Over the weekend, the General Assembly passed House Bill 6599, which adds “gender identity or expression” as a new protected category under employment law.  Governor Malloy has indicated that he will sign the bill.  Assuming he signs the bill, here’s what you need to know as an employer in Connecticut.  (For more background, you can see my prior coverage here.)

When is the Bill Effective?

When signed by Governor Malloy, the bill will become effective October 1, 2011.

What Employers Are Covered?

General Assembly Winds Down

Employers with 3 or more employees are covered by the bill.

What Does the Bill Do?

It adds “gender identity and expression” as a protected class. So, just like an employer is prohibited from making employment decisions based on gender or race, an employer is now prohibited from using “gender identity and expression” to make decisions too.

What is “Gender Identity and Expression”?

According to the General Assembly, it means:

a person’s gender-related identity, appearance or behavior, whether or not that gender-related identity, appearance or behavior is different from that traditionally associated with the person’s physiology or assigned sex at birth, which gender-related identity can be shown by providing evidence including, but not limited to, medical history, care or treatment of the gender-related identity, consistent and uniform assertion of the gender-related identity or any other evidence that the gender-related identity is sincerely held, part of a person’s core identity or not being asserted for an improper purpose.

In popular terms, the term “transgender” is typically used.  You may also have heard the term “gender non-conforming individuals”.   For more information, you can view the Connecticut Transadvocacy Coalition website.

Are Any Employers Excluded?

Yes.  This new law doesn’t apply to any religious corporation or entity “with respect to the employment of individuals to perform work connected with the carrying on by such corporation” or “with respect to matters of discipline, faith, internal organization or ecclesiastical rule, custom or law which are established by such corporation”.  In other words, religious bodies can set their own rules regarding gender identity and expression.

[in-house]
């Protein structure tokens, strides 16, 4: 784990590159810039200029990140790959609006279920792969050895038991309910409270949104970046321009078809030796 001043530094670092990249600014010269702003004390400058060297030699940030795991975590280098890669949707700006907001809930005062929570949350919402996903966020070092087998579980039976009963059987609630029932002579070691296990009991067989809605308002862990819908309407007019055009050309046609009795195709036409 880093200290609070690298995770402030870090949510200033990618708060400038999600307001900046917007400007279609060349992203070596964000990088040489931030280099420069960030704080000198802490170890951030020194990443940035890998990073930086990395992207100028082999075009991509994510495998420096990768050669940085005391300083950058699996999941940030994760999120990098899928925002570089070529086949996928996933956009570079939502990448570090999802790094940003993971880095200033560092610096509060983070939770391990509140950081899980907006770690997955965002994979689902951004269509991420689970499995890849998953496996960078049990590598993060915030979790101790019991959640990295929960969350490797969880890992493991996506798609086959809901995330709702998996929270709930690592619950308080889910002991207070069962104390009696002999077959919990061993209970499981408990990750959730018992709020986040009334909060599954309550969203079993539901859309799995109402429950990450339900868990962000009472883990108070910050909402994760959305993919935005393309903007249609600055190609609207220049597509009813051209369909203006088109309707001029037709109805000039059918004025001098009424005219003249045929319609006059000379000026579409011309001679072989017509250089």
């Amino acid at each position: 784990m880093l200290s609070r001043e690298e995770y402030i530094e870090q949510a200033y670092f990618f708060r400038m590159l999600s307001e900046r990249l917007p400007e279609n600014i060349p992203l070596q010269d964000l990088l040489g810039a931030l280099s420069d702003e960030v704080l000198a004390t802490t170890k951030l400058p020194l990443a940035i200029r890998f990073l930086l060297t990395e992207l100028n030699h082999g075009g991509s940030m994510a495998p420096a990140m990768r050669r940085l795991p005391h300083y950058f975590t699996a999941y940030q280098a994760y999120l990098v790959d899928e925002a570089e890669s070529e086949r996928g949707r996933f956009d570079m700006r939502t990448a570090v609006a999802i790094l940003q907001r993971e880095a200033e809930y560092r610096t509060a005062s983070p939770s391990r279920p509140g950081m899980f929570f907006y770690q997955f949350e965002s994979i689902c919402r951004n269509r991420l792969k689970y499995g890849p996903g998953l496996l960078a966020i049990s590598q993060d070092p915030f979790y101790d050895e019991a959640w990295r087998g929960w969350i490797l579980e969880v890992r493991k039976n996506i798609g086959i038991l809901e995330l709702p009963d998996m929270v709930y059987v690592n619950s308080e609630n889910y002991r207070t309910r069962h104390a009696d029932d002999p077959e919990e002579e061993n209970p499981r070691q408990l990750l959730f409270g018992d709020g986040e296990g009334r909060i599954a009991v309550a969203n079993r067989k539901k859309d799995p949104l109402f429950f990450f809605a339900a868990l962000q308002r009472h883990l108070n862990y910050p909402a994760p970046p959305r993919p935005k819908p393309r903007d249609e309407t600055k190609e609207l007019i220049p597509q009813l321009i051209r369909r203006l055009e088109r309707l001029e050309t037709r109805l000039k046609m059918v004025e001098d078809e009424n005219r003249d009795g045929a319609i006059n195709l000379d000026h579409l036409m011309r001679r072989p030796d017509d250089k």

What About the “Bathroom Issue”?

When transgendered people come out at work, one question that arises is what bathroom that individual can or should use.  This bill does not address that specifically and indeed, in suggesting that no discrimination should occur, it puts the onus on the employer to act in the employee’s best interest.  That said, for background on the issue, there are plenty of sites that discuss it and different approaches.  A recommended best practices approach is is that transgendered employees use the restroom for the gender they are presenting (unless a state law prevents an employee from doing so.)

What Steps Should Employers Take in Response to this New Bill?

  • Update any existing EEO policies and harassment policies to add “gender identity and expression”.
  • Educate staff (including managers and supervisors) of the change in the law and answer questions that anyone may have.
  • Conduct a general assessment of your company’s existing practices and ensure that it is in compliance with the terms of this new law.
  • Closer to the date of effectiveness, send out a notice to employees; there may be transgendered employees who haven’t “come out” yet.  Be proactive in creating a harassment-free environment.

If you have any questions, be sure to seek appropriate legal guidance on any other rules that might apply specifically to your type of company or situation.